Despite the shortfall, there is evidence that the rich and powerful, e.g. NBA players, have managed to get tested despite not meeting the recommended criteria for using these tests. And the federal actions that allowed for more testing have also given us a patchwork of local regulations for using this still scarce resource.

Who gets tested when may seem like a secondary issue, but it is central to the issue of restarting the economy. Countries that have managed to quickly restart their economies or mitigate the disruptions have done so because they have tested strategically: to identify new cases and then to monitor all those who may have been exposed through newly diagnosed individuals.

This is or should be the end point of the severe restrictions many states now impose: new infections are limited enough and testing capacity is high enough to control the problems caused by each newly identified infection. We’re nowhere near this point, but without a national testing policy, we’ll never get there, even if shelter makes it an option.

We need a plan – and some clearly marked lanes

The fact that there is a potential way to end severe disability before a treatment or vaccine is administered is likely news to people. After all, nobody has bothered to explain to the public what our options are and what the risks are.

Trump’s press conferences on the subject were messy, ad hoc affairs with no clear structure. In addition to producing statements to be corrected by medical experts, Trump has announced programs that were closer to half-baked ideas and seemed to surprise the companies involved. If we have a broad plan that reflects our actual options — and to be clear, we could if we wanted to — it hasn’t been communicated by someone in charge.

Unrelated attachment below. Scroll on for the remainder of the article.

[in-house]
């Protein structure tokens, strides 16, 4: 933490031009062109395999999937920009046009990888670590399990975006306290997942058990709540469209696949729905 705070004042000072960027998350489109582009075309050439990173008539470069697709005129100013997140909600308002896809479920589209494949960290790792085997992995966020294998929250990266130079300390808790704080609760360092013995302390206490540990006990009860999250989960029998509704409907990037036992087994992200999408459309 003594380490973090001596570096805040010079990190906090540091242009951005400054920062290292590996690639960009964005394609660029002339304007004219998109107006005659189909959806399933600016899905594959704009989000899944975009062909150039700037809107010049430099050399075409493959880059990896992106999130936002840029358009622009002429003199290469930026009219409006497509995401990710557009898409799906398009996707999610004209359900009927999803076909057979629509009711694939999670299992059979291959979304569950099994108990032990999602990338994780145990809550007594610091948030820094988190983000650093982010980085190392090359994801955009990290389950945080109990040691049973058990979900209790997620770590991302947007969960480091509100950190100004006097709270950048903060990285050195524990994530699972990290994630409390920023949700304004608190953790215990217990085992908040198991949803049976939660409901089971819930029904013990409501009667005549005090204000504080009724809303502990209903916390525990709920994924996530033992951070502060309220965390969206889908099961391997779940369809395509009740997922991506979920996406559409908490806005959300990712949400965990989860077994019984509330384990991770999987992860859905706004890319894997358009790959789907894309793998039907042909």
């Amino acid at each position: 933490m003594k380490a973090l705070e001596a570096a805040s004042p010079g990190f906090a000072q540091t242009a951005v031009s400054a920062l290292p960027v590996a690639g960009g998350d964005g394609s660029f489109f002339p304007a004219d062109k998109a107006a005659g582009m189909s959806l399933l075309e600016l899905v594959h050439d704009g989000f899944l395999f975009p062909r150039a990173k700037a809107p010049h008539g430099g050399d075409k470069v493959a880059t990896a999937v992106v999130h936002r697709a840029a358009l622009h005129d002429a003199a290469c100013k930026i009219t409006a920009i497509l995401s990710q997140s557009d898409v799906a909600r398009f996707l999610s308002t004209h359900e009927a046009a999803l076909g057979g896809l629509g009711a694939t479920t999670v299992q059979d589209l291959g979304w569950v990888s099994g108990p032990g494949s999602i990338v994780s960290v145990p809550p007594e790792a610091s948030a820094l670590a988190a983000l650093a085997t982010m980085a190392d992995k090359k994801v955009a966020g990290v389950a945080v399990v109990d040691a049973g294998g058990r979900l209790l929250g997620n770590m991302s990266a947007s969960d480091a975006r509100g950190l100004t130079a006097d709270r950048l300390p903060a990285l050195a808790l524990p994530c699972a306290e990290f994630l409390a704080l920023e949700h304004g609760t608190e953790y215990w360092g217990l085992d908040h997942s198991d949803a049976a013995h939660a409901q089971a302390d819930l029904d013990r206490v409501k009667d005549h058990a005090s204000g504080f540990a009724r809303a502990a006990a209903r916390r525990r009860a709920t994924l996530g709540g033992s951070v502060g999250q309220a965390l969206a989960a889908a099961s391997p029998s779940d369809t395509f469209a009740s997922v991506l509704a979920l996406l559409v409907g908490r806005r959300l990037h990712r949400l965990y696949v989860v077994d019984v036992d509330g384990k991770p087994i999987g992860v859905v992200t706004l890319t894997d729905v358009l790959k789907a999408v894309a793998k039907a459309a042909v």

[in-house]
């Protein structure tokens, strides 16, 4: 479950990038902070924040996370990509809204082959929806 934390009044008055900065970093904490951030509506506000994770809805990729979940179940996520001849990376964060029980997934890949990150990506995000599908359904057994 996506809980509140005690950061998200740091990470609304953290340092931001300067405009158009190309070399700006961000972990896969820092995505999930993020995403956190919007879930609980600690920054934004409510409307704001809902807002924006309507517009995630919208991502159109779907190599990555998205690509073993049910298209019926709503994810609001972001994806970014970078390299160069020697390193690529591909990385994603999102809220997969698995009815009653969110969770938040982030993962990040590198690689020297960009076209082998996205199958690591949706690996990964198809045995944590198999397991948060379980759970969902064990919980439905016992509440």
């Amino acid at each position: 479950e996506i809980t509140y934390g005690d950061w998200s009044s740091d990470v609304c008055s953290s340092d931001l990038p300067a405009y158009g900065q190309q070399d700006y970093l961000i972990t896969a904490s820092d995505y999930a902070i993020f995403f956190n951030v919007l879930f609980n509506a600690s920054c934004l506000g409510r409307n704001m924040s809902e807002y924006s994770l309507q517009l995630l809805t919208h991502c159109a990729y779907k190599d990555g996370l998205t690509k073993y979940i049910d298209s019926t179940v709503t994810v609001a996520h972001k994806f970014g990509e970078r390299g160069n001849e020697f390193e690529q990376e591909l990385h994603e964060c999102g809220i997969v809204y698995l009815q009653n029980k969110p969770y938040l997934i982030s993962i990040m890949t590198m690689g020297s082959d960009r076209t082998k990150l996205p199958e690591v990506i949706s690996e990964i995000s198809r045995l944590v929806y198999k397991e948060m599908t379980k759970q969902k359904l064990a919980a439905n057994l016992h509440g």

Having and communicating a plan is critical to any public crisis like this. But it’s especially important for a crisis with no real antecedent in more than a century. The most obvious model for a pandemic like this is the 1918 flu, which happened decades before we even confirmed DNA to carry genetic information and when the economy and travel were far from globalized. So the public doesn’t know what to expect. That’s in stark contrast to things like natural disasters, where we have a lot of previous examples, so a recovery framework doesn’t have to be provided to the public.

In the absence of a clear national plan, governors have been able to make decisions about how to handle the crisis that have varied widely in quality to say the least. And the public has responded to the leadership vacuum with confusion and uncertainty.

With a plan in place, anyone communicating aspects of it will have a simple role: stay in their jobs. Anyone who is not a medical expert should not communicate anything about the prospects for treatments, a vaccine or the capacity of a hospital system. At the same time, medical experts are not allowed to promote specific policy decisions. Policymakers must weigh matters beyond a physician’s expertise, including deciding whether lives are worth the price it takes to save them.

Anyone involved in public communication must recognize the limits of their expertise.

A reality-based plan, clearly communicated by people who understand it, will help the public understand three things: what sacrifices are to be made, what will we get in return, and most importantly, how these sacrifices will be made to an end. Tragically, almost three months after this growing crisis, we still do not have such clear communication from our leaders.

By akfire1